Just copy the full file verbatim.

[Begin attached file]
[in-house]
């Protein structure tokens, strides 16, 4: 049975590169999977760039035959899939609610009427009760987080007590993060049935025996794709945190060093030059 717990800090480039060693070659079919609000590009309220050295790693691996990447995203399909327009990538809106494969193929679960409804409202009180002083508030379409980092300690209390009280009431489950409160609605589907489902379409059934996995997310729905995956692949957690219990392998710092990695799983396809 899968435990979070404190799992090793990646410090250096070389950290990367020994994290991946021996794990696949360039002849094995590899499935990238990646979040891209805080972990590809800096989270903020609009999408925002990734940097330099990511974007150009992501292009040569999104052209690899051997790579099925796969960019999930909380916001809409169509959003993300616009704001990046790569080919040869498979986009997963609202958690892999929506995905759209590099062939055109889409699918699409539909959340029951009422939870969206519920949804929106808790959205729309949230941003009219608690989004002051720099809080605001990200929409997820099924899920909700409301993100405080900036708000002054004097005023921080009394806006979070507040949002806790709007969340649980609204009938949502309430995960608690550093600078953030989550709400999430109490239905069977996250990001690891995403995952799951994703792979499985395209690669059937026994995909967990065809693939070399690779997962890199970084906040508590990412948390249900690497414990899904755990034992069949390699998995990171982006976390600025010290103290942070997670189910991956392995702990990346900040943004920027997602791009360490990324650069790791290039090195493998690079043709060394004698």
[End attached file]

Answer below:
[in-house]
């Protein structure tokens, strides 16, 4: 049975590169999977760039035959899939609610009427009760987080007590993060049935025996794709945190060093030059 717990800090480039060693070659079919609000590009309220050295790693691996990447995203399909327009990538809106494969193929679960409804409202009180002083508030379409980092300690209390009280009431489950409160609605589907489902379409059934996995997310729905995956692949957690219990392998710092990695799983396809 899968435990979070404190799992090793990646410090250096070389950290990367020994994290991946021996794990696949360039002849094995590899499935990238990646979040891209805080972990590809800096989270903020609009999408925002990734940097330099990511974007150009992501292009040569999104052209690899051997790579099925796969960019999930909380916001809409169509959003993300616009704001990046790569080919040869498979986009997963609202958690892999929506995905759209590099062939055109889409699918699409539909959340029951009422939870969206519920949804929106808790959205729309949230941003009219608690989004002051720099809080605001990200929409997820099924899920909700409301993100405080900036708000002054004097005023921080009394806006979070507040949002806790709007969340649980609204009938949502309430995960608690550093600078953030989550709400999430109490239905069977996250990001690891995403995952799951994703792979499985395209690669059937026994995909967990065809693939070399690779997962890199970084906040508590990412948390249900690497414990899904755990034992069949390699998995990171982006976390600025010290103290942070997670189910991956392995702990990346900040943004920027997602791009360490990324650069790791290039090195493998690079043709060394004698």